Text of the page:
With my plans for the evening scrapped, I dragged the corpses behind some nearby rocks, tidied up the camp a bit, flipped over one of the mattresses in the camp to reveal a slightly less filthy side, and settled in for the evening. The ‘Gangers had been roasting up some squirrel before their untimely departure, so I helped myself to that and dipped further into my clean water supply.
While eating and drinking, I played around with the radio receiver on my PIP-Boy and picked up a new signal identifying itself as Black Mountain Radio. According to a news broadcast from Mr. New Vegas, it’s only recently come back on the air, and he described it as “less for outcasts, more for weirdos”. More for supermutants, in fact, if the broadcast is to be believed.
It’s run by two... women, I suppose? I always heard that the mutation process pretty much took care of any unresolved gender issues, so to speak, but maybe it’s just a matter of perseverance. There’s Rhonda, who sounds like a snake with delusions of culture, and Tabitha, who sounds like she’s in the process of angrily eating a molerat whole every time she speaks. The whole thing is music mixed with propaganda-style broadcasts for the supermutant utopia they’ve supposedly created. If it wasn’t for the constant references to radiation and centaurs, it would be almost exactly like the NCR propaganda stations back home.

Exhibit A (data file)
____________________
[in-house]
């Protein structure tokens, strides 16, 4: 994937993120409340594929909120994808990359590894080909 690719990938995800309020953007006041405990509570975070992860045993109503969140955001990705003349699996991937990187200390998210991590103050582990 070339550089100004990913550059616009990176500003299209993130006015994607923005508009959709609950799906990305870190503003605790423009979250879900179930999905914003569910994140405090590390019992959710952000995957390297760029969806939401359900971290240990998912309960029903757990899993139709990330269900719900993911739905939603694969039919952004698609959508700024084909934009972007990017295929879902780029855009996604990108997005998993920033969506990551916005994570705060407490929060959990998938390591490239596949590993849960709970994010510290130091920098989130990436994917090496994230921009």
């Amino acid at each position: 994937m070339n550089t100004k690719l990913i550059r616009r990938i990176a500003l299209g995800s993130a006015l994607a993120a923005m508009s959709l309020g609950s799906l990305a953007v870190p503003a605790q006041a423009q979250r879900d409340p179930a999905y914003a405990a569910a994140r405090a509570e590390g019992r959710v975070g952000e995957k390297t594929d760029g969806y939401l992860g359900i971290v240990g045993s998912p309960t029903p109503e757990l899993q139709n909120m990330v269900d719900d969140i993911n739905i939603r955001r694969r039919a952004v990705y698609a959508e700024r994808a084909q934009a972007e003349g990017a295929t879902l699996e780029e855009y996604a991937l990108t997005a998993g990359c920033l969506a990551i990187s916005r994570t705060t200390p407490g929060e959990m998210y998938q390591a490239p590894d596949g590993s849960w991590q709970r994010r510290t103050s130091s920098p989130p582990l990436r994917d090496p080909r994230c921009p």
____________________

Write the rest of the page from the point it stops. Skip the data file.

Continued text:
They also mentioned something about a captive ghoul named Raul who is apparently facing execution. I’ve always liked ghouls, generally. A tough bunch, but sad, too. They’re like patients with terminal radiation burns who recovered -- but never quite managed to convince their body of it. Maybe I can help the poor guy out... sometime when I’m feeling up to risking a sledgehammer to the face from a ten-foot-tall monster, that is. One suicidal undertaking at a time.
Eventually, I’d had all I could take of Rhonda and Tabitha, so I switched off the radio, told ED-E to warn me if it spotted any unfriendly critters or anything with a prison uniform, and then turned in for the night.
Apparently, though, I need to be careful about being too specific with ED-E.
<<UserID:Webb>> Shut up, eyeball, I’m still mad at you.
<<UserID:Webb>> Hmmmph. Anyway, I woke up this morning to find an old man sitting on the mattress across the remains of the campfire, staring at me and idly munching on the last of the squirrel. He wasn’t wearing a ‘Ganger uniform, so technically I hadn’t instructed ED-E to warn me about him, but I still hopped up and went for my pistol.